• An assignee to a pull request should not be the same as the author of the pull-request
  • An assignee to a pull request is responsible for driving the pull request to a mergeable state
  • An assignee is responsible for dismissing stale reviews and seeking reviews from additional developers and contributors
  • Pull requests should not be merged without an approval by the assignee.

Pull Request should not be merged by author without review

All pull requests need to be reviewed and should not be merged by the author without a review. The following exceptions apply:

  • Hot fixes: Fixing CI issues, reverts, and system breakage
  • Release related changes: Changing version file, applying tags and release related activities without any code changes.

Developers and contributors should always seek review, however there are cases when reviewers are not available and there is a need to get a code change into the tree as soon as possible.

Reviewers shall not ‘Request Changes’ without comments or justification

Any change requests (-1) on a pull request have to be justified. A reviewer should avoid blocking a pull-request with no justification. If a reviewer feels that a change should not be merged without their review, then: Request change of the category: for example:

  • Trivial -> Maintainer
  • Assign Pull Request to yourself, this will mean that a pull request should not be merged without your approval.

Pull Requests should have at least 2 approvals before they are merged

A pull-request shall be merged only with two positive reviews (approval). Beside the person merging the pull-request (merging != approval), two additional approvals are required to be able to merge a pull request. The person merging the request can merge without approving or approve and merge to get to the 2 approvals required.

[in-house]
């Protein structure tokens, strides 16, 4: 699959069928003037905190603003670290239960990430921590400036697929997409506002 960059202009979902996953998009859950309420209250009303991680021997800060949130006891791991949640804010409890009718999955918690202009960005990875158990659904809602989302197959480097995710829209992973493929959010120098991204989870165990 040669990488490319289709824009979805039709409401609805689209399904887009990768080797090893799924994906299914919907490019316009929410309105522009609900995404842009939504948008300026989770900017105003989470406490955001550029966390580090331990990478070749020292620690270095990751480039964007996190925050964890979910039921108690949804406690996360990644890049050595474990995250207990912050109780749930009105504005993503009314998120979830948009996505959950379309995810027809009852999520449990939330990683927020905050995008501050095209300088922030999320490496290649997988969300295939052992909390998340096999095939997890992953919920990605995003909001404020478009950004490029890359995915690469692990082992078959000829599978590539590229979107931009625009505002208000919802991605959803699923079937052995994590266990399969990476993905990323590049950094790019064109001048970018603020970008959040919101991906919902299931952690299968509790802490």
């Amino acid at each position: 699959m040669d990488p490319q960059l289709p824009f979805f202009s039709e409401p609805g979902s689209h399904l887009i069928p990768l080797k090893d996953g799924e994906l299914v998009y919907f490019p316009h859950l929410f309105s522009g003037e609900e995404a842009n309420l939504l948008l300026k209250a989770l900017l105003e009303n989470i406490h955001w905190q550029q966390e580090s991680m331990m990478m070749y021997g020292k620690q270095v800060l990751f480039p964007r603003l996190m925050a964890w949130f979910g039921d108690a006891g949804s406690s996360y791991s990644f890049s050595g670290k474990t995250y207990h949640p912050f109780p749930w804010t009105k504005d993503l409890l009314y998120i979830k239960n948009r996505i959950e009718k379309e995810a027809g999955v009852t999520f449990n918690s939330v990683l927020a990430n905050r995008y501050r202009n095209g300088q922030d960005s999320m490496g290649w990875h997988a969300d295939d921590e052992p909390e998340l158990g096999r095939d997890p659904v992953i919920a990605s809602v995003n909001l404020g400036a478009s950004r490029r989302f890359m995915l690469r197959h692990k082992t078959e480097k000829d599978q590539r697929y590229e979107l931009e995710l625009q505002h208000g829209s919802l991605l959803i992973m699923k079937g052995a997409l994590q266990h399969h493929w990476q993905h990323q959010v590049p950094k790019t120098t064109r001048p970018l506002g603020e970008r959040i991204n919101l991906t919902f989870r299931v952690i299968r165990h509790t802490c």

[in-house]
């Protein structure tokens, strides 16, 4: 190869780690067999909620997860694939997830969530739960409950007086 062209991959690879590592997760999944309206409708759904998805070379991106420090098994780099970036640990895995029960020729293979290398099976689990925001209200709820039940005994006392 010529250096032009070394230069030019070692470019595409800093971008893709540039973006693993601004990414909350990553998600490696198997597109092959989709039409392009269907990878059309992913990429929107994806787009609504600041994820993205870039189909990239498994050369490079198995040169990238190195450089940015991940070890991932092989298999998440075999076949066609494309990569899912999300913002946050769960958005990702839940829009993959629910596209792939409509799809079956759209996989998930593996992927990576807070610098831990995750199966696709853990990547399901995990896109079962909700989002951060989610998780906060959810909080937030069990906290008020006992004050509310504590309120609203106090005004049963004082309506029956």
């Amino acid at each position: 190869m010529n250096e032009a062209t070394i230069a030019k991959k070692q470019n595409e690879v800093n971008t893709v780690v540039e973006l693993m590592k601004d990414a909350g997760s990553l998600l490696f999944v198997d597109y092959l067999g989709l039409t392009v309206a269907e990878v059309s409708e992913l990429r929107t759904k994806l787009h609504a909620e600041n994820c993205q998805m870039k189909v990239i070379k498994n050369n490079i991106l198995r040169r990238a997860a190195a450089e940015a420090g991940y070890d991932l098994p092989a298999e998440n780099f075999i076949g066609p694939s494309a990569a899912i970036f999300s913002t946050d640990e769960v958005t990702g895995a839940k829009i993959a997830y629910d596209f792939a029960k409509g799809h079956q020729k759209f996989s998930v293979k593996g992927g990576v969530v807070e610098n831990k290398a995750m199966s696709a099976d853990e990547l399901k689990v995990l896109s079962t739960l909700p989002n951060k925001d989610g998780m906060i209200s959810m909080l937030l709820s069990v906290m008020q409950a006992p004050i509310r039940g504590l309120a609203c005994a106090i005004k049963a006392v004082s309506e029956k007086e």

Reviewers should keep track of pull requests they have provided feedback to

If a reviewer has requested changes in a pull request, he or she should monitor the state of the pull request and/or respond to mention requests to see if his feedback has been addressed. Failing to do so, negative reviews shall be dismissed by the assignee or an owner of the repository. Reviews will be dismissed following the criteria below:

  • The feedback or concerns were visibly addressed by the author
  • The reviewer did not revisit the pull request after 1 week and multiple pings by the author
  • The review is unrelated to the code change or asking for unjustified structural changes such as:
    • Split the PR
    • Split the commits
    • Can you fix this unrelated code that happens to appear in the diff
    • Can you fix unrelated issues
    • Etc.

Closing Stale Issues and Pull Requests

  • The Pull requests and issues sections on Github are NOT discussion forums. They are items that we need to execute and drive to closure. Use the mailing lists for discussions.
  • In case of both issues and pull-requests the original poster needs to respond to questions and provide clarifications regarding the issue or the change. Failing to do so, an issue or a pull request will be closed automatically after 6 months.

Continuous Integration

All changes submitted to GitHub are subject to sanity tests that are run on emulated platforms and architectures to identify breakage and regressions that can be immediately identified. Sanity testing additionally performs build tests of all boards and platforms. Documentation changes are also verified through review and build testing to verify doc generation will be successful.

Any failures found during the CI test run will result in a negative review assigned automatically by the CI system. Developers are expected to fix issues and rework their patches and submit again.

The CI infrastructure currently runs the following tests:

  • Run ‘’checkpatch’’ for code style issues (can vote -1 on errors)
  • Gitlint: Git commit style based on project requirements
  • License Check: Check for conflicting licenses
  • Run ‘’sanitycheck’’ script
    • Run kernel tests in QEMU (can vote -1 on errors)
    • Build various samples for different boards (can vote -1 on errors)
  • Verify documentation builds correctly.